Stable prices: check. No growth: check. Record unemployment: check.
Further European Central Bank action to jump start the eurozone economy: Let me get back to you.
ECB President Mario Draghi says he's doing what he can. Interest rates have been held at a record low since last July, and the bank has no plans to withdraw the extraordinary measures it put in place to head off a break up of the eurozone.
But a year after throwing unlimited cash at banks and six months since revealing its untested plan to buy government bonds -- known as Outright Monetary Transactions, or OMT -- the central bank is running out of reasons not to return to the fray.
Only a minority of economists polled by Reuters expect the ECB to lower interest rates when it meets Thursday, in part because a cut may not help much. But some analysts believe Italy's chaotic election and the darkening economic outlook could force the bank to reconsider.
"An ECB rate cut next week now looks likely, and Draghi will stress that the OMT bond-buying program is there to assist if needed," noted Tristan Cooper, sovereign debt analyst at Fidelity Worldwide Investment.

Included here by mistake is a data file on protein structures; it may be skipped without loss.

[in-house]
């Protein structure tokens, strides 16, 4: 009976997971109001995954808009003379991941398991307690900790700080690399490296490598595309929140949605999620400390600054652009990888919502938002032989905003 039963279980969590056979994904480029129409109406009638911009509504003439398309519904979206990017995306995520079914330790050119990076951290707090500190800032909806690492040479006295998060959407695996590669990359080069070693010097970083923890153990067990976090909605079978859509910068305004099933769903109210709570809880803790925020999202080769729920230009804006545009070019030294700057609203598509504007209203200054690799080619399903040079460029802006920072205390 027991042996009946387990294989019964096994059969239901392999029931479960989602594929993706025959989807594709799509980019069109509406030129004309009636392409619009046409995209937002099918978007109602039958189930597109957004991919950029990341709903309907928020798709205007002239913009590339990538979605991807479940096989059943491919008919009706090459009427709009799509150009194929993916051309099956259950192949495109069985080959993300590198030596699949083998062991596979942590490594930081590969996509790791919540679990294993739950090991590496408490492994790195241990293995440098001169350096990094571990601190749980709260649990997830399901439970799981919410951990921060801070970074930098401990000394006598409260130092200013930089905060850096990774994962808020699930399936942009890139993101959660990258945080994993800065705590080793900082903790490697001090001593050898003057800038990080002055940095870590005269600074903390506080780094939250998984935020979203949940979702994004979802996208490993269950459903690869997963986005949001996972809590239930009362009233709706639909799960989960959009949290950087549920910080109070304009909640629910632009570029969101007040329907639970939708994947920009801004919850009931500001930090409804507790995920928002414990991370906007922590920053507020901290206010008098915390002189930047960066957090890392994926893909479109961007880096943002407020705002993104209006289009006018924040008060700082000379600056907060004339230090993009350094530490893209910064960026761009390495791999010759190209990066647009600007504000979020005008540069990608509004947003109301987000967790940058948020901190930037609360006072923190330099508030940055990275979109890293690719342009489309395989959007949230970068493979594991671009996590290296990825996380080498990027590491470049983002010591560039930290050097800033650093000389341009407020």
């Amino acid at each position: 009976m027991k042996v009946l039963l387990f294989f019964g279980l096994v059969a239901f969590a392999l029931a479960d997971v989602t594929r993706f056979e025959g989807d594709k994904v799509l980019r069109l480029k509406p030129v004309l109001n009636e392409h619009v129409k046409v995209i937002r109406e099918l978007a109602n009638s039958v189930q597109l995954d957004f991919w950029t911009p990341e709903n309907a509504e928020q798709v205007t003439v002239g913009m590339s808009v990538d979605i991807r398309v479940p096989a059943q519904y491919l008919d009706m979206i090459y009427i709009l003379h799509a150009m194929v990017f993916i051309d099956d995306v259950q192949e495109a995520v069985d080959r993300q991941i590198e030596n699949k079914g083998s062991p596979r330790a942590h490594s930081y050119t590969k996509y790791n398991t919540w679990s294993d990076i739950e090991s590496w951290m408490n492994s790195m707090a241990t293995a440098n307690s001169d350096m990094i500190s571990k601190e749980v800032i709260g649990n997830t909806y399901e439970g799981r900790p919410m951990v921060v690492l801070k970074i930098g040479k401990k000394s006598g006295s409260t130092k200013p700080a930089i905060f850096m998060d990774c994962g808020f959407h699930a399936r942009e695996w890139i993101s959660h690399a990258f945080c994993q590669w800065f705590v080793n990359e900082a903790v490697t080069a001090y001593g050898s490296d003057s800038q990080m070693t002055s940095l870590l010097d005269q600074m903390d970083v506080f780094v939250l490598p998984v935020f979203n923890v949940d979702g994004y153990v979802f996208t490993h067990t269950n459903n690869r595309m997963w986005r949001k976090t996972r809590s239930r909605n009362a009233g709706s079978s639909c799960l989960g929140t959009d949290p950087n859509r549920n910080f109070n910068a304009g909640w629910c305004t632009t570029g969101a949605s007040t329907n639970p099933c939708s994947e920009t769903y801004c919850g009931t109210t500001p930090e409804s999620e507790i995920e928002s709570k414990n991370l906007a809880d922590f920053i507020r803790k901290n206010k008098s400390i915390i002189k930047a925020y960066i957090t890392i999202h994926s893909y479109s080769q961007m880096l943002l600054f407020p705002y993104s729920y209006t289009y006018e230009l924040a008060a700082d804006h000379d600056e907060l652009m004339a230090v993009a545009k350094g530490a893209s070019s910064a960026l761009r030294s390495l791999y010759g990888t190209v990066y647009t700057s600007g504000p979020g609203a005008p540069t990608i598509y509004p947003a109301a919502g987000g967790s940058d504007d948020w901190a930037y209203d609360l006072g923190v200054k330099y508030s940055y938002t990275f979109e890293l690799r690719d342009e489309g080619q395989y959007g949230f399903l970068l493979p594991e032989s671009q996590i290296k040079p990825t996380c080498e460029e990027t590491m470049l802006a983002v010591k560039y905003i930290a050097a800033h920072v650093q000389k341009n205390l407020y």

Last month, the European Commission projected a second consecutive year of decline for the eurozone economy and rising unemployment, which hit a record high of 11.9% in January.
Many economists believe the commission's forecast of a contraction in gross domestic product of 0.3% this year to be overly optimistic. The skeptics cite government cuts, depressed consumer spending and a relatively strong euro, which is making life harder for Europe's exporters.
New forecasts from the ECB due this week could paint an even gloomier picture, and with inflation falling to 1.8% in February -- in line with the ECB's target of below but close to 2% -- the bank has room to relax policy further without testing the limits of its mandate to control prices.
An eight-month rally on European stocks has come to an end; the European blue-chip Euro Stoxx 50 index has lost 1.2% so far this year. And government bond yields in Italy, and to a lesser extent Spain, have moved up from early January lows.